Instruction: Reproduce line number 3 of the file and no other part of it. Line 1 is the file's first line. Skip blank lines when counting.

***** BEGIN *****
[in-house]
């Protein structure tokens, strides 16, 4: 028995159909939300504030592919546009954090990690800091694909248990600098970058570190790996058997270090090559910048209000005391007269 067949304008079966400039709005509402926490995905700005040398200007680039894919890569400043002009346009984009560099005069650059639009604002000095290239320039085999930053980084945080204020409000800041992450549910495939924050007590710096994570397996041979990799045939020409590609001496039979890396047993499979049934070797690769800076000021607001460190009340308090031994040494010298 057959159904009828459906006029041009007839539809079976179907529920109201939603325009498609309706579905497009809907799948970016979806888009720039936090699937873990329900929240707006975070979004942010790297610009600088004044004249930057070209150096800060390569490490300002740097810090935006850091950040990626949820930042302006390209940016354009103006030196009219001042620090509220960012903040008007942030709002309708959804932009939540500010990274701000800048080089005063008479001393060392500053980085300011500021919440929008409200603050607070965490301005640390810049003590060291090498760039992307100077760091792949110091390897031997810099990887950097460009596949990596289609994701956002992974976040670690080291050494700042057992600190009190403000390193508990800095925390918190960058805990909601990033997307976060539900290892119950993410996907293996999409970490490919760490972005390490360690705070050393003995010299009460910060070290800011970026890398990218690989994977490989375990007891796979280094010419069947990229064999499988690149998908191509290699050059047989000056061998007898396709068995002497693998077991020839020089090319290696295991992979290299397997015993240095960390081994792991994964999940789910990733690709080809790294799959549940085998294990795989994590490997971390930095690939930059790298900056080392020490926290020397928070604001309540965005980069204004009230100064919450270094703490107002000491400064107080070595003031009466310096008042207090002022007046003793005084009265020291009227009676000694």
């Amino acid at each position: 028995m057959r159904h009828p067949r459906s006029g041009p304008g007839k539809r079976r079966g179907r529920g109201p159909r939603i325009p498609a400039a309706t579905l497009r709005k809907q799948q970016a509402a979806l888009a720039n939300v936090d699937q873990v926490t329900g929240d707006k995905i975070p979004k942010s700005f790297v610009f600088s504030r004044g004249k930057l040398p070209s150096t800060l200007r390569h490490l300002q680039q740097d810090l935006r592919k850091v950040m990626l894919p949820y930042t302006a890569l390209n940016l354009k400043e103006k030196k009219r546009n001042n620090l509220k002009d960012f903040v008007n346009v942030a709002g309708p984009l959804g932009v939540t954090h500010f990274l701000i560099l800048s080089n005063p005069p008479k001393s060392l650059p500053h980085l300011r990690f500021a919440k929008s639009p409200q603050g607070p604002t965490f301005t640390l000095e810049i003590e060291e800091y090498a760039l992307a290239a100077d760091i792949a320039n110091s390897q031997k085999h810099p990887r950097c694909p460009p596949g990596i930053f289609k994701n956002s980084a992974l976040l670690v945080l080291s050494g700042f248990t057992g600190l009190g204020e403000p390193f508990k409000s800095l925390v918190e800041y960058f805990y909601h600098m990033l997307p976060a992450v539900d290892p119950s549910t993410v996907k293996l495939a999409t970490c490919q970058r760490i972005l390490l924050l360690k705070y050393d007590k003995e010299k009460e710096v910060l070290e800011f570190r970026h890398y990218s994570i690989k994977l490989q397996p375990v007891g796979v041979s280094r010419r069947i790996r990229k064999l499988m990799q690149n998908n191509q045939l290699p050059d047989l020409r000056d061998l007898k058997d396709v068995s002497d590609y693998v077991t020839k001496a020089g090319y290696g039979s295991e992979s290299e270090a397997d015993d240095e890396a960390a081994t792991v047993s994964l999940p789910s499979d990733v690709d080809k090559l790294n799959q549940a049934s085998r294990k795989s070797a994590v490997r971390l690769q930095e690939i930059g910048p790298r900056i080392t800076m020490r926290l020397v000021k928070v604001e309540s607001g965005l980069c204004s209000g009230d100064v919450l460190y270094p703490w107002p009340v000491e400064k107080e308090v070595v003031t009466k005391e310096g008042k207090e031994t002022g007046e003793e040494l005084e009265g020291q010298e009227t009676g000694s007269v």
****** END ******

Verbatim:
């Amino acid at each position: 028995m057959r159904h009828p067949r459906s006029g041009p304008g007839k539809r079976r079966g179907r529920g109201p159909r939603i325009p498609a400039a309706t579905l497009r709005k809907q799948q970016a509402a979806l888009a720039n939300v936090d699937q873990v926490t329900g929240d707006k995905i975070p979004k942010s700005f790297v610009f600088s504030r004044g004249k930057l040398p070209s150096t800060l200007r390569h490490l300002q680039q740097d810090l935006r592919k850091v950040m990626l894919p949820y930042t302006a890569l390209n940016l354009k400043e103006k030196k009219r546009n001042n620090l509220k002009d960012f903040v008007n346009v942030a709002g309708p984009l959804g932009v939540t954090h500010f990274l701000i560099l800048s080089n005063p005069p008479k001393s060392l650059p500053h980085l300011r990690f500021a919440k929008s639009p409200q603050g607070p604002t965490f301005t640390l000095e810049i003590e060291e800091y090498a760039l992307a290239a100077d760091i792949a320039n110091s390897q031997k085999h810099p990887r950097c694909p460009p596949g990596i930053f289609k994701n956002s980084a992974l976040l670690v945080l080291s050494g700042f248990t057992g600190l009190g204020e403000p390193f508990k409000s800095l925390v918190e800041y960058f805990y909601h600098m990033l997307p976060a992450v539900d290892p119950s549910t993410v996907k293996l495939a999409t970490c490919q970058r760490i972005l390490l924050l360690k705070y050393d007590k003995e010299k009460e710096v910060l070290e800011f570190r970026h890398y990218s994570i690989k994977l490989q397996p375990v007891g796979v041979s280094r010419r069947i790996r990229k064999l499988m990799q690149n998908n191509q045939l290699p050059d047989l020409r000056d061998l007898k058997d396709v068995s002497d590609y693998v077991t020839k001496a020089g090319y290696g039979s295991e992979s290299e270090a397997d015993d240095e890396a960390a081994t792991v047993s994964l999940p789910s499979d990733v690709d080809k090559l790294n799959q549940a049934s085998r294990k795989s070797a994590v490997r971390l690769q930095e690939i930059g910048p790298r900056i080392t800076m020490r926290l020397v000021k928070v604001e309540s607001g965005l980069c204004s209000g009230d100064v919450l460190y270094p703490w107002p009340v000491e400064k107080e308090v070595v003031t009466k005391e310096g008042k207090e031994t002022g007046e003793e040494l005084e009265g020291q010298e009227t009676g000694s007269v």